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Definitions of 10 Fitness Terminologies

10 Fitness Terminologies

Fitness Terminologies

Each subculture uses its terminology to describe its way of living. It is the same for health and fitness. Some years ago, extreme fitness enthusiasts would only have understood the logic of complaining about the HIIT in your WOD at the local box. We now know that CrossFit is a high-intensity interval training program. WOD stands for Workout of the Day.

Also Read: Five Simple Tips to Make Your Fitness A Success

You’ve likely heard of certain terms in the fitness industry, whether you’re new or an old hand at it. These are the most common fitness terms, along with brief explanations of their science.

10 Fitness Terminologies


Burning is often used to describe the sensation of fatigue caused by muscle accumulations of metabolic waste. Acidosis refers to a change in blood pH, specifically elevated levels of lactic acids and hydrogen ions. This is usually caused by moderate-to-high-intensity exercise. A burning sensation in the muscle characterizes acidosis. It is also an indication that the body needs to rest for the necessary time to eliminate metabolic waste from working muscles and replenish nutrients.


Cardiorespiratory, or cardiorespiratory exercise, is an acronym that stands for cardiorespiratory exercise. It refers to any exercise that raises the heart rate to pump oxygen and nutrients to the muscles. Cardiorespiratory benefits are most often associated with exercise on stationary bikes, treadmills, and elliptical runners. However, any exercise that raises your heart rate can have cardiorespiratory benefits. Cardiorespiratory exercises can include circuit training using free weights and performing an AMRAP (as many as possible of a specific circuit quickly).

Core Training  

This is one of the most overused and popular fitness terms in recent years. There are many fitness classes, programs and equipment that can provide core training benefits. The muscles in the middle of the body are known as the “core”, which includes the six-pack and the muscles that make up the stomach. It is more efficient to view the body’s core as the centre for gravity and not a specific set of muscles. Let’s consider how our bodies function during upright movements such as walking, lifting objects off the ground, or moving them around. We must also consider the fact that any muscle attached to the spine, pelvis, or rib cage can influence movement around the body’s centre of gravity.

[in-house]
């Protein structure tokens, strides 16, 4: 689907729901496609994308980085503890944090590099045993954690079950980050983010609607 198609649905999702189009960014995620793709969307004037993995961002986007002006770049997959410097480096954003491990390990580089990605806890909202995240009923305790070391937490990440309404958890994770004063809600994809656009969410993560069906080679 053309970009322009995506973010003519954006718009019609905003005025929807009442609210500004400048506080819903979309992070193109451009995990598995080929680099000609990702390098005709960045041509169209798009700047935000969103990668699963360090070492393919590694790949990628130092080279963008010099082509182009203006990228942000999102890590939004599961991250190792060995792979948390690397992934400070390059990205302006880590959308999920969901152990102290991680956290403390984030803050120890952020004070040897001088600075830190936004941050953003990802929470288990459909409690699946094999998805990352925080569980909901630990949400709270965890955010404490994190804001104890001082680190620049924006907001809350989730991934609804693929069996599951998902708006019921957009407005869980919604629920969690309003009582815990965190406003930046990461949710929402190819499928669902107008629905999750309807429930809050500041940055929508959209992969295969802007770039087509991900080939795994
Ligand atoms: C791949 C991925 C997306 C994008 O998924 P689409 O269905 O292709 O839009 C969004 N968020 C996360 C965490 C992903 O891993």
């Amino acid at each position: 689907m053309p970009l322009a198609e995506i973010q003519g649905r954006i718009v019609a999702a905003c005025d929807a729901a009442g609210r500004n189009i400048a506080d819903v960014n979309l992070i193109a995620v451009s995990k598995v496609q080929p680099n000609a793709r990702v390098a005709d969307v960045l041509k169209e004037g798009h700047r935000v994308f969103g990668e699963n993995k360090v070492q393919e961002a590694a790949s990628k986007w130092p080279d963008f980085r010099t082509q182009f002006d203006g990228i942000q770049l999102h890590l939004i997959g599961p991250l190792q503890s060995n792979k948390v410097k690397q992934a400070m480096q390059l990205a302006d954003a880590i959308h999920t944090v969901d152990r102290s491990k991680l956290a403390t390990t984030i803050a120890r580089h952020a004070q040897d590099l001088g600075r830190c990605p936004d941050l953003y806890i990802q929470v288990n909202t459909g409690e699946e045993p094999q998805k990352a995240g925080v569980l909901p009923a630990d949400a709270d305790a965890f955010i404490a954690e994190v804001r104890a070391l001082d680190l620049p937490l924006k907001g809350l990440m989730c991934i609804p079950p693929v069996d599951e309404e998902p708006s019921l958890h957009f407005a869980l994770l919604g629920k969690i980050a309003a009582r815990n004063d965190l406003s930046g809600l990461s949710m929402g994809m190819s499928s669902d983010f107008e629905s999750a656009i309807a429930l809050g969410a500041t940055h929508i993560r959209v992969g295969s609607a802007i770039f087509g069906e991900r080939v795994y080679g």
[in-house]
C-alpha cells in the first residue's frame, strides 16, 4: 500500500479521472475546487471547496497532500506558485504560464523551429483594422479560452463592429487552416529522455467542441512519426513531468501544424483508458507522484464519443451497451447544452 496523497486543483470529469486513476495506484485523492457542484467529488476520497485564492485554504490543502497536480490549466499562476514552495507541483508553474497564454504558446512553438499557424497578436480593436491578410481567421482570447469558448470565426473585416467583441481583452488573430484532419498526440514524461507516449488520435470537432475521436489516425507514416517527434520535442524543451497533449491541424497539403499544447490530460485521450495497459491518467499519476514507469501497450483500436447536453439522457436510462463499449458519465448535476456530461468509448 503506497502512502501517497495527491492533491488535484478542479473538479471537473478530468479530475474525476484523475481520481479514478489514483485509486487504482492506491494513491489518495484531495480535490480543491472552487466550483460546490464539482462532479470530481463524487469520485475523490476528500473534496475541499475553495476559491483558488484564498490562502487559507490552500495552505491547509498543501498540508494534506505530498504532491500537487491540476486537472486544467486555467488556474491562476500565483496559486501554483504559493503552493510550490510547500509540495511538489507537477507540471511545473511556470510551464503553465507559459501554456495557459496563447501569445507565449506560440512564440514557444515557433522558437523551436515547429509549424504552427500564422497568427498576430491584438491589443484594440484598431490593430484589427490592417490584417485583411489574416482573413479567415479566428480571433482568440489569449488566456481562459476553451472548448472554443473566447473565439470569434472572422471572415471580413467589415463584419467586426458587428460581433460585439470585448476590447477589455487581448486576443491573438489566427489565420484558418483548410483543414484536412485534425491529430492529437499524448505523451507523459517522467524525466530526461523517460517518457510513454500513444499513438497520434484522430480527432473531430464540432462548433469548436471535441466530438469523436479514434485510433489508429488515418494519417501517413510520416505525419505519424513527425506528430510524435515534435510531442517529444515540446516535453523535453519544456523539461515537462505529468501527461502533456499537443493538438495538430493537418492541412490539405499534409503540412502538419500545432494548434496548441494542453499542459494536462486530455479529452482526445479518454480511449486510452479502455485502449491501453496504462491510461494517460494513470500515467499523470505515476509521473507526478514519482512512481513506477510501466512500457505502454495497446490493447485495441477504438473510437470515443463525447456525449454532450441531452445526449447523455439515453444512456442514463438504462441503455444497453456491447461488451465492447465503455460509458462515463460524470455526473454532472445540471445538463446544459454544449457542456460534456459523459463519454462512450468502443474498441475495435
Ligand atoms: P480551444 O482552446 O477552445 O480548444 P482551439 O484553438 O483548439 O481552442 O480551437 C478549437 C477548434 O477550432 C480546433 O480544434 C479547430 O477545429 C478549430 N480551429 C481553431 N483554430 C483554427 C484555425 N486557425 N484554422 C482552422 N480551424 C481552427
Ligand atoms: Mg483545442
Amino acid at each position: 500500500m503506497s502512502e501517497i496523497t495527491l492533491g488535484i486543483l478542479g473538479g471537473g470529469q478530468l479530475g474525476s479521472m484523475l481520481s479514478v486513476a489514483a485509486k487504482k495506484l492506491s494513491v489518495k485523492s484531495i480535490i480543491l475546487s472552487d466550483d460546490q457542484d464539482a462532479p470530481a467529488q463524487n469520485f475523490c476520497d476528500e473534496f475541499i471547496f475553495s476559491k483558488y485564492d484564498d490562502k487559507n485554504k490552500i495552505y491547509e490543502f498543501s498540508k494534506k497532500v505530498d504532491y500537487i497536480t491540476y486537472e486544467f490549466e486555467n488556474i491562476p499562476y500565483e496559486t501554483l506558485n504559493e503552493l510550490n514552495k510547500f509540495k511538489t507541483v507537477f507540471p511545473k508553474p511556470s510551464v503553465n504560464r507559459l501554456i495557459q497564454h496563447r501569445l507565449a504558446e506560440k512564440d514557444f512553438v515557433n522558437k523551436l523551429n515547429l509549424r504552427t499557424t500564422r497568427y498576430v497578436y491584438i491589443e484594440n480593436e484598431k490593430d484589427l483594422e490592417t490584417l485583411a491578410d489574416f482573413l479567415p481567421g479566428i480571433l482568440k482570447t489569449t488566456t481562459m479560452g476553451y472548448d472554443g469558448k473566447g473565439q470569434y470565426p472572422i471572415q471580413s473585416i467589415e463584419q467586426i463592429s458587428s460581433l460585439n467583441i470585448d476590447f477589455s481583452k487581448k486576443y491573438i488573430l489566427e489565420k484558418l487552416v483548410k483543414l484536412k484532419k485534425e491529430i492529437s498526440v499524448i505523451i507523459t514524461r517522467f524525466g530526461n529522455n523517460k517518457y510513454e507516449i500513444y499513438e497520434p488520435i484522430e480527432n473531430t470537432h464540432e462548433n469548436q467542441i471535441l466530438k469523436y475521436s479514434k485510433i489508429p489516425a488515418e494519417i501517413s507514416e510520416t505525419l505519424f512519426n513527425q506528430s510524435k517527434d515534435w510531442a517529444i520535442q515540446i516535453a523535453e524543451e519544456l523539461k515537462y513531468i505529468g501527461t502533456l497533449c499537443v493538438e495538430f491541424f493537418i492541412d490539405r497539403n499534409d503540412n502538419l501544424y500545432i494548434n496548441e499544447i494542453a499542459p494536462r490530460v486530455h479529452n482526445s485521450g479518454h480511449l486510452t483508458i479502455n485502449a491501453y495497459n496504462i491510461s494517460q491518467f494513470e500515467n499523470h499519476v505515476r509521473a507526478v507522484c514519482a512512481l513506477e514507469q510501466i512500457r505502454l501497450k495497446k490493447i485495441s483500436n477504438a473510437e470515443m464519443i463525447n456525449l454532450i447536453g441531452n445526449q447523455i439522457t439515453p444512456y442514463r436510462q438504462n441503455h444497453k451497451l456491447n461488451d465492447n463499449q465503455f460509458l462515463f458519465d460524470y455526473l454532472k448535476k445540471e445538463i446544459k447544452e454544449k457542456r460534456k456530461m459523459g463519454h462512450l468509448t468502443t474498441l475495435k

High-intensity Interval Training (HIIT),

Previous blogs have been written about the many benefits of HIIT. Because it’s often used to describe exercise done at maximum intensity, this term made it to the list. It is important to keep in mind that intensity can vary from one person to another. For example, some low-intensity exercise may be deemed high, while others may find it too boring.

Walking for just a few minutes per day could be considered high intensity for those with a history of a chronic medical condition limiting their ability to exercise.

Metabolic Conditioning 

Metabolic conditioning, which is similar to HIIT and HIIT, refers to high-intensity exercise that causes muscle soreness or out of breath. This is why the term metabolic conditioning should be rescinded. Metabolism refers to the chemical process that a biological organism uses to produce energy for muscle contraction. This means that any exercise that requires muscle contraction (which itself requires energy) can be considered metabolic conditioning. After reading this post, standing up requires that your metabolism fuels your muscles. It is better to describe the effort required to complete the activity (low-intensity to moderate intensity, high-intensity to maximal intensity).